Ed. note: we first saw Beth here.

The First Warp Field Generator

Genius physicist, she.

Interstellar travel is one of those persistent, persnickety engineering and logistical problems that give people who think about “deadlines” and “reliability” nightmares.

700 years after Sputnik, and the problem still seemed insoluble. Oh sure, the first interstellar seedships were already centuries underway (and later efforts had already long since beaten them to their destinations). But ships these days were at best moving at 5% of light speed, and still they needed icebergs stapled on their fronts to intercept stray dust particles.

Until one day, some genius solved the unsolvable. Japanese citizen Kasumi Tsukino, living abroad in outer Mongolia, quietly announced a working warp drive she had constructed from farming equipment in her family yurt.

Until one day, some genius solved the unsolvable.

After promptly accepting an invitation from the European Astrophysical Society, an international team of experts arrived to find the Tsukino residence quite empty. Ms. Tsukino and her apparatus had, of course, been abducted the previous evening by United States Marines.

Safely back in the states, Tsukino was given a lab, a nuclear reactor, and 40 billion USD, while the outraged, excluded world collectively stomped their feet at a U.N. special hearing.

One year later, Ms. Tsukino was quietly deported to Japan. Officially, she had entered the country without a proper Visa. For what it’s worth, this much was actually true.

The real reason turned out to be that her warp field generator simply didn’t work. Like, at all. In fact, it seemed that the primary channel by which Tsukino had surmised her device was capable of superliminal transportation was the colorful sparks it emitted and spontaneous rotation it displayed when activated.

And so technology marched onward . . .

Ring Device

You ever see an inquisitive feline?

The first ring device was discovered in its own extremely high orbit around the brown dwarf binary Luhman 16, a mere 6.5 light years from the green hills of Earth. As an artifact, the device was impressive: fully a kilometer in diameter, and half that in transverse thickness, yet with a wall thin enough to squeeze between your fingers. From a distance, it looked, for all the worlds, like a rolled up piece of paper.

The discovering ship, U.F.P Vega, relayed news of the discovery to the recently established outpost on Luhman system’s one habitable planet, then cautiously sent a probe into the device’s aperture.

U.F.P. Vega was never heard from again.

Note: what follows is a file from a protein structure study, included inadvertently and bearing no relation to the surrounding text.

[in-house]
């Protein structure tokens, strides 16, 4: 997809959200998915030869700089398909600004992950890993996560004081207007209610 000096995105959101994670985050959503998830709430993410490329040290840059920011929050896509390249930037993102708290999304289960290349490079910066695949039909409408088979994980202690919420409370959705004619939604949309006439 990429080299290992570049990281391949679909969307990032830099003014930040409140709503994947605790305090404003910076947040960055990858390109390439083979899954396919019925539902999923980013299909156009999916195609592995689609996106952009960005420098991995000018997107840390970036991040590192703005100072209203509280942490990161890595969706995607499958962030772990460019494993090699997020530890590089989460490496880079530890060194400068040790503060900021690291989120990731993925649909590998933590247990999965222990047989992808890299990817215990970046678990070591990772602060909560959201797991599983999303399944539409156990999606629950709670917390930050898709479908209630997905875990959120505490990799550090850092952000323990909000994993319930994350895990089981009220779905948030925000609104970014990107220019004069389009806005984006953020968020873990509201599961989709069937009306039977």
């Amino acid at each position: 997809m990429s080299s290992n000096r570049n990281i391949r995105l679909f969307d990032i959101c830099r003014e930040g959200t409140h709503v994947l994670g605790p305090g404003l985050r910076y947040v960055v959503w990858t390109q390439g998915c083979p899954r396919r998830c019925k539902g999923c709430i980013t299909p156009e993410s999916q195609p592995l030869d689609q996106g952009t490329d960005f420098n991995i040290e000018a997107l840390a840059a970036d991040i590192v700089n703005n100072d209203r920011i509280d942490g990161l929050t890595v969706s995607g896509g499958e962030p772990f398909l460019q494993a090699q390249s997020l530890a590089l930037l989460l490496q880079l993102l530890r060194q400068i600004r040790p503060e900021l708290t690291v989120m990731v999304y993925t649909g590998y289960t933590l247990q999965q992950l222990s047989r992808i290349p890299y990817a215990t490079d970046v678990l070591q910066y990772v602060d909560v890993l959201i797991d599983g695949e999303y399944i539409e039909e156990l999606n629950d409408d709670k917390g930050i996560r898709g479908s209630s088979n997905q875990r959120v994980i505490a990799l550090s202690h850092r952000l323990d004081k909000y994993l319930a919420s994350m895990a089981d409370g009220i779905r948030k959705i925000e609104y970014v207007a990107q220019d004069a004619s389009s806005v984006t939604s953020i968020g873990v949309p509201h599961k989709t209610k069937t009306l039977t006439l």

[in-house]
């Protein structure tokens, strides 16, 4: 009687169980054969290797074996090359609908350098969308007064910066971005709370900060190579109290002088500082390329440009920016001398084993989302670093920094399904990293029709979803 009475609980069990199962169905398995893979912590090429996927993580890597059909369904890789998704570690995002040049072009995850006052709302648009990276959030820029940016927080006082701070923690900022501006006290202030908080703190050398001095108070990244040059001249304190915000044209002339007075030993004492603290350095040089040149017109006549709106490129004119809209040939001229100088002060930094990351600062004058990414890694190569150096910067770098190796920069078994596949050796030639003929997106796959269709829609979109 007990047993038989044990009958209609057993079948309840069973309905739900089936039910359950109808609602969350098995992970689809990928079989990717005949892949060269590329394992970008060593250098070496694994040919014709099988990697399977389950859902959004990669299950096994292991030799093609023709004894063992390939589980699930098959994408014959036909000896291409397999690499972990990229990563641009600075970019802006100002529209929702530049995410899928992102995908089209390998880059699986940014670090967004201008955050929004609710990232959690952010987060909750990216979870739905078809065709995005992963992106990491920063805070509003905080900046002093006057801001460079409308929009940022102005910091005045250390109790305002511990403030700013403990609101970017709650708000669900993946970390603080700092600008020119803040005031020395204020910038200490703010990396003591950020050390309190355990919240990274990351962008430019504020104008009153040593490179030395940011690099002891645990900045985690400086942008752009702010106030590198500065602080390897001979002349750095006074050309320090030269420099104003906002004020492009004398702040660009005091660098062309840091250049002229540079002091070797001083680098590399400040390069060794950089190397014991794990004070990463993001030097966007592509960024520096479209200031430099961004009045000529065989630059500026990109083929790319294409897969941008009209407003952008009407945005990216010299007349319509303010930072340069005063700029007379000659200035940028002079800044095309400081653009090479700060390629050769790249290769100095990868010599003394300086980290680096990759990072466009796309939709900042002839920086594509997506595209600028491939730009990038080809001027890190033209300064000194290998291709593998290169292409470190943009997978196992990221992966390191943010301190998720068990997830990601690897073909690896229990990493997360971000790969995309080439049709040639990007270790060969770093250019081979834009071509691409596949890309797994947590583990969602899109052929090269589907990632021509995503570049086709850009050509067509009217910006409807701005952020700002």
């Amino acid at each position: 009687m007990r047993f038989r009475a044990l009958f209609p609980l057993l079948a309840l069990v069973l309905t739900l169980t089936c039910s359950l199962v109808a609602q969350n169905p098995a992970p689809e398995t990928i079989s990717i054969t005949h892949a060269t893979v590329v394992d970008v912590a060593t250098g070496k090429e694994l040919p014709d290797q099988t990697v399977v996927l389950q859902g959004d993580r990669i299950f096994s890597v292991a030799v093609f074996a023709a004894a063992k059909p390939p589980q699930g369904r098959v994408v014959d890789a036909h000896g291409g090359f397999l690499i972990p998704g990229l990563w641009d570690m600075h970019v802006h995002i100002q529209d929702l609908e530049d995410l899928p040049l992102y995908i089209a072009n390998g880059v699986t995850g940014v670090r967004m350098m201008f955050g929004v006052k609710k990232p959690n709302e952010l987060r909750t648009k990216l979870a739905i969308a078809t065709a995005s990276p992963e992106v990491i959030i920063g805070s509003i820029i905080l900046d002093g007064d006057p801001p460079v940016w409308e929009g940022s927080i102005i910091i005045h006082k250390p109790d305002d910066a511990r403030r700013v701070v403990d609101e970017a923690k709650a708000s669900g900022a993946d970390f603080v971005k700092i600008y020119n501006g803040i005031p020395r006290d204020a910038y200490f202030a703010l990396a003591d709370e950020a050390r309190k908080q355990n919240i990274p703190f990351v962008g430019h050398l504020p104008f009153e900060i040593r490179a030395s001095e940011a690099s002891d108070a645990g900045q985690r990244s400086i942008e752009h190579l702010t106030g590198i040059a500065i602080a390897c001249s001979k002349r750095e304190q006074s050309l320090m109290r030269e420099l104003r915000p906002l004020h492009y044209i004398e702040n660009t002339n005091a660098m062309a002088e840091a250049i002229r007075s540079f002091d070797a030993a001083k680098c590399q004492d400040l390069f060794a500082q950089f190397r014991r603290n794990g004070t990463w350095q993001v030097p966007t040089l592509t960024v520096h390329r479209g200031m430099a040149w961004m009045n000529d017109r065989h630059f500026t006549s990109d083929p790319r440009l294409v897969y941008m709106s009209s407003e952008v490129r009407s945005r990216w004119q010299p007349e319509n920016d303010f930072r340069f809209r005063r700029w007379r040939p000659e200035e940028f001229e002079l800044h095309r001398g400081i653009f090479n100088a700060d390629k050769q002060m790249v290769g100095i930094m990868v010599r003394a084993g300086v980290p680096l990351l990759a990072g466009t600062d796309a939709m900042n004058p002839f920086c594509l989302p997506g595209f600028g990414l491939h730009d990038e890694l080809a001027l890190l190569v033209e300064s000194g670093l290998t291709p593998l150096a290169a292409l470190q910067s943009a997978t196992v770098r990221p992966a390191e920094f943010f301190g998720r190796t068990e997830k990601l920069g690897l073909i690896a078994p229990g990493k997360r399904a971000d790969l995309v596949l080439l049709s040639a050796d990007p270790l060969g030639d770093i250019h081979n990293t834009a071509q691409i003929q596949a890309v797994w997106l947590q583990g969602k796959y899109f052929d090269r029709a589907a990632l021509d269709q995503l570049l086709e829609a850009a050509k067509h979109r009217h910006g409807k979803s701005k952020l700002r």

Concerning the Subject of Lifeboats

Are you really so alive anymore?

Women and children are always the least willing to get into the lifeboats, it seems.

In an emergency, this horrific state of affairs costs lives. Death in space frequently strikes with almost no warning whatever, and quick action by all parties is the only even remotely tractable approach to stemming the hemorrhaging of precious human lives into vacuum.

All too often, a woman and a child board a lifeboat, only to have the kid forget her teddy bear in the cabin. So the kid slips away in the chaos, and the mother panics. And of course they can’t launch the boat until they’re reunited. Thirty seconds later, the reactor goes supercritical, and everyone dies horribly when the vessel explosively decompresses.

By the year 2290, such ghastly death tolls became so commonplace that the latest interplanetary liners began rolling out new standards: lifeboats would be deployed, with or without people, precisely 60 seconds after the alarms began sounding.

That got people’s attention.

By 2294, and despite escalating concessions by the United Planets Transportation Authority, international pressure was approaching the breaking point. The basic practice indisputably saved countless lives, but too many were orphans, widows, and grieving parents. The tens of thousands of ships in the fleet—and the dozens lost every year—became breeding grounds for discontent, even as passengers were snatched robotically from the jaws of certain death.

In fact, it was the survivors who argued most assiduously and caustically: better to doom the many than to devastate the few. Such, they argued, was the price of our humanity.

Causam Mortis

“What’s retirement?”